Book Review: The Nowhere Men
The Nowhere Men by Michael Calvin
Published by Century
They are a mythical breed, not to say a forgotten one in these days where youtube videos are said to inspire signings, but, in an increasingly hybrid and varied form, soccer scouts continue to ply their trade — and yet it’s an aspect of the game that we as punters understand so little of.
Hence, Michael Calvin’s new book The Nowhere Men does a relentlessly fascinating job in lifting the lid on the profession. Sure, the grizzled old pro in a touchline windcheater, pulling into Newport Pagnell service station at 2 in the morning on his way back from Underhill still exists, but so do the Prozone boffin huddled over a computer and the budget airline fanatic.
Calvin deploys the charm evident in a recent piece for The Blizzard that described his abandonment of Watford for Millwall to produce a book that is admirable in a great many ways, but is perhaps most significant for the juiciness of its anecdotes.
These include slightly horrifying broad brush statistics such as the Chelsea Academy’s failure to produce an established first teamer over an eight year period in which £60 million has been disbursed while across the game, two-thirds of those handed a pro contract at 18 are out of football by 21. Further down the pyramid — and by plain contrast — we are told that Notts County’s training ground has no running water, necessitating a 10 mile round trip to change for players each weekday.
Devices pepper the narrative including a three way discussion between scouts including ex-West Ham legend Pat Holland, subsequently chased out of Arsenal by a cabal of hooded 18 year olds who couldn’t put up with his discipline, and a full scouting report on a Colchester United match in which now Ipswich midfielder Anthony Wordsworth’s talent is acknowledged but his application and desire to play at a higher level are given short shrift.
Similarly, we learn Reading striker Pavel Pogrebnyak may have received a £5 million signing on fee, that Nathaniel Chalobah has ‘ Chelsea-itis’, Elliott Lee (son of Rob) has an ass no banjo would struggle to make contact with, Luke Shaw is ‘splay-footed’, Danny Kedwell ‘will always be non-league and could have signed from KFC Wimbledon rather than AFC Wimbledon and that ex-Nottingham Forest kid Patrick Bamford ‘will never play’ in Chelsea’s first team.
The verdicts from these old gents can be damning — and it’s stark to ponder how much they can differ from the view on the terraces, even if they will always be discounted if the man in the hot seat is in disagreement. Hence, Gà©rard Houllier ignoring scout’s advice to sign Michael Bradley for Aston Villa on the paltry basis of 4 World Cup matches in 2010 and various managers passing on Gary Penrice’s recommendations to go for Laurent Koscielny, Paco Llorente, Javi Martinez and others.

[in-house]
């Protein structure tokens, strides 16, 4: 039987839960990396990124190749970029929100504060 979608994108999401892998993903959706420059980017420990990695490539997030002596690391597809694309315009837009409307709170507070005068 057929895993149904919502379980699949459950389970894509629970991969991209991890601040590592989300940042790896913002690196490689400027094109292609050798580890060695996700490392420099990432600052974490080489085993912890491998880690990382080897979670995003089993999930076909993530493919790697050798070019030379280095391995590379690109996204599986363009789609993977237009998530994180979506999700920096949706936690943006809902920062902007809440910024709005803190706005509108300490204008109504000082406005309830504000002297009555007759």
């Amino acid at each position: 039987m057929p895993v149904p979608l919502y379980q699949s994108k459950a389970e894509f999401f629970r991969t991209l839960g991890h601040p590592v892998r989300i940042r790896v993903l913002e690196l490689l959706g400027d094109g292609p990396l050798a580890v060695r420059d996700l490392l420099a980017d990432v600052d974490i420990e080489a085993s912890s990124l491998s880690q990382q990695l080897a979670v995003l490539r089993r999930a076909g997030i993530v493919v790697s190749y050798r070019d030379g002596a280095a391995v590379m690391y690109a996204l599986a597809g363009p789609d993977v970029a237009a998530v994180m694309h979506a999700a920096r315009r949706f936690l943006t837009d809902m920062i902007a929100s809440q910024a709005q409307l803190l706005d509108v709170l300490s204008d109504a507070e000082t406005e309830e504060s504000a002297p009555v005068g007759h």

Penrice is a Bristol Rovers legend of course — and the number of former professionals immersed in the scouting game is notable. Many are former managers and players including Steve Gritt, Glenn Roeder, Jaap Stam, George Santos and Alan Harper, working at Liverpool despite his Evertonian roots.
Indeed, Merseyside looms large in the book’s recurring central narrative with the tempestuous events that saw the club transition from the Dalglish to Rodgers era recounted. Pivotal to that of course are the actions of Damien Comolli, a divisive figure perhaps not a million miles away from Philip Seymour Hoffman’s cult leader in the movie The Master .
Seymour Hoffman starred in the celluloid adaptation of Moneyball of course and it’s the influence of Michael Lewis’ urtext that forms a cornerstone of Calvin’s exposà©. Comolli is seen as an arch proponent of the underlying principles even if their application to football can only ever be partial — how can speed of thought be measured for instance?
One of the major drawbacks of statistical analysis in any pursuit has been the failure until recently to incorporate psychological factors into the analysis — but a section devoted to Nobel Prize winner Daniel Kahneman’s Thinking Fast and Slow looks about to reverse that and the depth of scrutiny taken before a player is encouraged to put pen to paper is startling.
Everton under David Moyes are revealed to have three serious transfer targets for every position in the team while Brentford’s benefactor and super fan Matthew Benham insists that a player can only be judged worthy enough if he’s been seen in half a century of games. Clubs, therefore, where the scouting network has been allowed to wither such as Neil Warnock-era Queen’s Park Rangers are made to look quite Jurassic.
But the book is a balanced one and it’s stressed that a combination of hard analysis and experienced nous are needed to land the best players, whether they are 12 year olds gambolling on Clapham Common, participants in the Champions League-aping Next Gen series or Valencia forwards catching the eye of the Mansours.
The author does us a great service, therefore, in lifting the lid on the phenomenon but crucially, never losing sight of the human interest. Amid the Wild West leanings of the sport, job security is increasingly a myth, while the cynical exploitation of newer entrants willing to earn free entry to a game without payment is sadly reflected upon. Mel Johnson, a scout at both Liverpool and Tottenham, and reputed discoverer of Gareth Bale is a frequent interviewee across the book for whom the adjective ‘unsung’ might have been coined.